Among persons with HIV, initiating first combination antiretroviral therapy (cART) regimens with integrase strand transfer inhibitors (INSTIs) or protease inhibitors (PIs) vs non-nucleoside reverse transcriptase (NNRTI)-based therapy may lead to greater risk of diabetes mellitus (DM), according to data published in Clinical Infectious Diseases. Investigators suspect that increased DM risk is likely mediated through weight gain, which is associated with INSTI-based cART.

Investigators examined the impacts of initial cART regimen and weight on incident DM in the large North American HIV cohort (NA-ACCORD). They included cART-naïve adults at least 18 years of age who initiated INSTI-, PI-, or NNRTI-based regimens and had weight measured 12 (±6) months after treatment. Participants were followed and monitored until clinical DM, virologic failure, cART regimen switch, administrative close or death, or loss to follow-up.

Among the 22,884 eligible individuals, 47% started NNRTI-, 30% started PI-, and 23% started INSTI-based cART with median follow-up of 3.0, 2.3, and 1.6 years, respectively. Of these participants, 3% (n=722) developed diabetes mellitus. INSTI- vs NNRTI-initiators had an incident DM risk (hazard ratio (HR), 1.17; 95% CI, 0.92-1.48) similar to PI- vs NNRTI-initiators (HR, 1.27; 95% CI, 1.07-1.51). The effect was most pronounced for those starting with raltegravir- (HR, 1.42; 95% CI, 1.06-1.91) vs NNRTI-initiators. Investigators further found that the INSTI-DM association was attenuated (HR, 1.03; 95% CI, 0.71-1.49 vs NNRTIs) when accounting for 12-month weight.

Investigators noted that while they did use data from a large, multi-site, and broadly representative HIV cohort in the United States, the findings still may not be generalizable to HIV patients globally. There was no data regarding cART adherence or lipodystrophy measures that may be potential mediators. The intention-to-treat analytical framework made use of prescribed cART as a proxy for received cART. Missed diagnoses of DM may have occurred as the use of HbA1c may underestimate fasting blood glucose in people with HIV. Investigators may have missed participants P diagnosed using fasting blood glucose or oral glucose challenge testing and treated with diet and lifestyle modification rather than medication.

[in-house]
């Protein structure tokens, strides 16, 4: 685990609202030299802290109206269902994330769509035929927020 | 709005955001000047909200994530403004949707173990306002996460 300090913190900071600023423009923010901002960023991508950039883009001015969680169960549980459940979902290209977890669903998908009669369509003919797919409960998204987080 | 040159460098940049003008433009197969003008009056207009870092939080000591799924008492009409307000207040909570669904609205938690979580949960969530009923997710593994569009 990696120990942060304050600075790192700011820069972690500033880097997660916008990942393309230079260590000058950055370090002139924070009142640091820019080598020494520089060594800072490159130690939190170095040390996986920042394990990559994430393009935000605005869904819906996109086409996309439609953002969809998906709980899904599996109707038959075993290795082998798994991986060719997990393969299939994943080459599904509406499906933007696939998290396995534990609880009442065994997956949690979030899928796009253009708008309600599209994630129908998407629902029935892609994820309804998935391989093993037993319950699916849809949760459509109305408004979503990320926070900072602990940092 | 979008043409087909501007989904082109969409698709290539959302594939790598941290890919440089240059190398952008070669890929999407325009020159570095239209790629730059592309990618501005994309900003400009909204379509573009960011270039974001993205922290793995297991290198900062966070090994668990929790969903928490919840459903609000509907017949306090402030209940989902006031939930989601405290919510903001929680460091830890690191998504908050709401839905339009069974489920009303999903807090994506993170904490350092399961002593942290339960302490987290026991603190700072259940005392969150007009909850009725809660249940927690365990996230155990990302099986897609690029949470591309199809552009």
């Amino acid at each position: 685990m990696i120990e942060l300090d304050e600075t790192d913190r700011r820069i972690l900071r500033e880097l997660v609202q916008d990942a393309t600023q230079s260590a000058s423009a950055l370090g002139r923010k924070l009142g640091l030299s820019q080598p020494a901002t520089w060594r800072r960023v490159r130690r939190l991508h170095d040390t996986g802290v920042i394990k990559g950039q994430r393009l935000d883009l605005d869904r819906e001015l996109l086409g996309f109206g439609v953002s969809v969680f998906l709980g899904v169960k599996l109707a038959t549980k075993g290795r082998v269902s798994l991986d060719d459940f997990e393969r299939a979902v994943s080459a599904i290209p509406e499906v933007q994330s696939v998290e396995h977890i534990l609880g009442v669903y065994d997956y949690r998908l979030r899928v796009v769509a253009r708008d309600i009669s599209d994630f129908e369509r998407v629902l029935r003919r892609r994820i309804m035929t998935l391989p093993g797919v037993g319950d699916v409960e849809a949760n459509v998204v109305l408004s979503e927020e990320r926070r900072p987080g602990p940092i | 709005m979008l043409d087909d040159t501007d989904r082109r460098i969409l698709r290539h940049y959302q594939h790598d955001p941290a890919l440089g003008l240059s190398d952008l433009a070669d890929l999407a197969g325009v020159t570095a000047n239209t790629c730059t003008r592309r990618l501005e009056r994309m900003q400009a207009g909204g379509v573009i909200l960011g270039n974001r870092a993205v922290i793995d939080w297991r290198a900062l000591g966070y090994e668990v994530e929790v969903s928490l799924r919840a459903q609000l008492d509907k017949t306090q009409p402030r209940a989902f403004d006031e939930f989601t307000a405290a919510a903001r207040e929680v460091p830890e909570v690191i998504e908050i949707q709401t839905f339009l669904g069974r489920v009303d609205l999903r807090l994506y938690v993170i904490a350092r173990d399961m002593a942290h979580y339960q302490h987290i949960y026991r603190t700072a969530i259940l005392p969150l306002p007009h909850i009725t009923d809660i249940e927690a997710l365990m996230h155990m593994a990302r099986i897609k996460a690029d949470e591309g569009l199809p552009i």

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This study did not consider exposure to non-HIV medications associated with weight gain (hormonal or psychotropic drugs, tobacco use, or physical activity), but inclusion may bias inferences as these factors were differentially distributed by initial cART class. Differences in sex-by-race categories were not examined, and the low percentage of women participants (14%) may not reflect the burden of treatment-associated DM among people with HIV worldwide. Investigators acknowledge that they “did not assess longitudinal changes in HbA1c or fasting glucose, and did not assess the development of pre-diabetes, the major risk factor for the development of DM.” However, they state that these may be seen as mediators on causal pathways that were not accounted for in this analysis.

Investigators conclude and advise that weight gain and metabolic health of patients initiating cART for HIV should be monitored. Data shows “the use of PI- or INSTI- vs NNRTI-based cART regimens, particularly those containing raltegravir, may confer greater risk of incident DM.” Investigators add that further research is required to identify patients at highest risk of metabolic complications, the mechanisms driving the observed risk differences, and appropriate risk-reducing interventions in this aging and increasingly overweight population.

Reference

Rebeiro PF, Jenkins CA, Bian A, et al. Risk of incident diabetes mellitus, weight gain, and their relationships with integrase inhibitor-based initial antiretroviral therapy among persons with HIV in the US and Canada. Published online September 16, 2020. Clin Infect Dis. doi:10.1093/cid/ciaa1403